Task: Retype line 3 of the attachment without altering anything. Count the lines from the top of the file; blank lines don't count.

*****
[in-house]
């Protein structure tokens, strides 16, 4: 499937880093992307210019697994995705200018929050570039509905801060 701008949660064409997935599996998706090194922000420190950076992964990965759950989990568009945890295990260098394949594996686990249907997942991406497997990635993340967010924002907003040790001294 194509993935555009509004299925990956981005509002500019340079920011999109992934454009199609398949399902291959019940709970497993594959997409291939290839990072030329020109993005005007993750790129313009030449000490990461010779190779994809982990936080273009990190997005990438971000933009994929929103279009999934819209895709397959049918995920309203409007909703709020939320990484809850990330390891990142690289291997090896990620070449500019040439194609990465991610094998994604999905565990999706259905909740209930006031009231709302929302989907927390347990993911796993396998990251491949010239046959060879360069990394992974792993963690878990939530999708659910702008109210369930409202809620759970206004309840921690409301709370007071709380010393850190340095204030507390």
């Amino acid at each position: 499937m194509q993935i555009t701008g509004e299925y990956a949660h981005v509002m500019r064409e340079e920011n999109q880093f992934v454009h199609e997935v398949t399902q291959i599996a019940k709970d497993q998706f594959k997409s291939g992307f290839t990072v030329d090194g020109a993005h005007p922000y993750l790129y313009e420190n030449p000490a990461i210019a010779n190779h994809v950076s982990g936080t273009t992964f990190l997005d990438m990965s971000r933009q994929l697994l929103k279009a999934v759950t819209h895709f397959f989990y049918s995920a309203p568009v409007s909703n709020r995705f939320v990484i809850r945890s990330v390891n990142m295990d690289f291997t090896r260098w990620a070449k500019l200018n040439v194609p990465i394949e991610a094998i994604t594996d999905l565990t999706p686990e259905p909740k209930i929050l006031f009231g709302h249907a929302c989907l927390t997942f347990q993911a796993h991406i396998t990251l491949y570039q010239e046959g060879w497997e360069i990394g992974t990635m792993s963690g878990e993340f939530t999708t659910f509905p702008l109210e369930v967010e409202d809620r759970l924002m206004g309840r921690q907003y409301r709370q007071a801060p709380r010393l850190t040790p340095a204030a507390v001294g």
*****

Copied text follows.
């Amino acid at each position: 499937m194509q993935i555009t701008g509004e299925y990956a949660h981005v509002m500019r064409e340079e920011n999109q880093f992934v454009h199609e997935v398949t399902q291959i599996a019940k709970d497993q998706f594959k997409s291939g992307f290839t990072v030329d090194g020109a993005h005007p922000y993750l790129y313009e420190n030449p000490a990461i210019a010779n190779h994809v950076s982990g936080t273009t992964f990190l997005d990438m990965s971000r933009q994929l697994l929103k279009a999934v759950t819209h895709f397959f989990y049918s995920a309203p568009v409007s909703n709020r995705f939320v990484i809850r945890s990330v390891n990142m295990d690289f291997t090896r260098w990620a070449k500019l200018n040439v194609p990465i394949e991610a094998i994604t594996d999905l565990t999706p686990e259905p909740k209930i929050l006031f009231g709302h249907a929302c989907l927390t997942f347990q993911a796993h991406i396998t990251l491949y570039q010239e046959g060879w497997e360069i990394g992974t990635m792993s963690g878990e993340f939530t999708t659910f509905p702008l109210e369930v967010e409202d809620r759970l924002m206004g309840r921690q907003y409301r709370q007071a801060p709380r010393l850190t040790p340095a204030a507390v001294g």